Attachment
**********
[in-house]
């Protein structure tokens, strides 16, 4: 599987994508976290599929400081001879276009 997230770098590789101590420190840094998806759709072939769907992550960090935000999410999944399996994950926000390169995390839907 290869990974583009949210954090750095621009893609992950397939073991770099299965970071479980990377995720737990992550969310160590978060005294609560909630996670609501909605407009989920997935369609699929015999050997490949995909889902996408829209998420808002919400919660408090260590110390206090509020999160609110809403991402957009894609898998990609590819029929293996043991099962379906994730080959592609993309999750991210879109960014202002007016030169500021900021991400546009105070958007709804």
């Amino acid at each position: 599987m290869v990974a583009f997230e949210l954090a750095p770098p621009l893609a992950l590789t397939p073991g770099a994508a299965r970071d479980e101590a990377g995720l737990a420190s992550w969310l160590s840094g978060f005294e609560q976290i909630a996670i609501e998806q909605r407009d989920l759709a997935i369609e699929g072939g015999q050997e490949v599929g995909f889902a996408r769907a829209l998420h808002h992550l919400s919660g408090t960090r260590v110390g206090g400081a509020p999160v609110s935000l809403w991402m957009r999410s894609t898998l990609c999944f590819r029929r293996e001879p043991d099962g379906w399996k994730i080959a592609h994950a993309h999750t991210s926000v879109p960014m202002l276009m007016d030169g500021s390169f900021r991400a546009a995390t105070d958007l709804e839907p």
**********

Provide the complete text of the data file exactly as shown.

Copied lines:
[in-house]
């Protein structure tokens, strides 16, 4: 599987994508976290599929400081001879276009 997230770098590789101590420190840094998806759709072939769907992550960090935000999410999944399996994950926000390169995390839907 290869990974583009949210954090750095621009893609992950397939073991770099299965970071479980990377995720737990992550969310160590978060005294609560909630996670609501909605407009989920997935369609699929015999050997490949995909889902996408829209998420808002919400919660408090260590110390206090509020999160609110809403991402957009894609898998990609590819029929293996043991099962379906994730080959592609993309999750991210879109960014202002007016030169500021900021991400546009105070958007709804």
């Amino acid at each position: 599987m290869v990974a583009f997230e949210l954090a750095p770098p621009l893609a992950l590789t397939p073991g770099a994508a299965r970071d479980e101590a990377g995720l737990a420190s992550w969310l160590s840094g978060f005294e609560q976290i909630a996670i609501e998806q909605r407009d989920l759709a997935i369609e699929g072939g015999q050997e490949v599929g995909f889902a996408r769907a829209l998420h808002h992550l919400s919660g408090t960090r260590v110390g206090g400081a509020p999160v609110s935000l809403w991402m957009r999410s894609t898998l990609c999944f590819r029929r293996e001879p043991d099962g379906w399996k994730i080959a592609h994950a993309h999750t991210s926000v879109p960014m202002l276009m007016d030169g500021s390169f900021r991400a546009a995390t105070d958007l709804e839907p």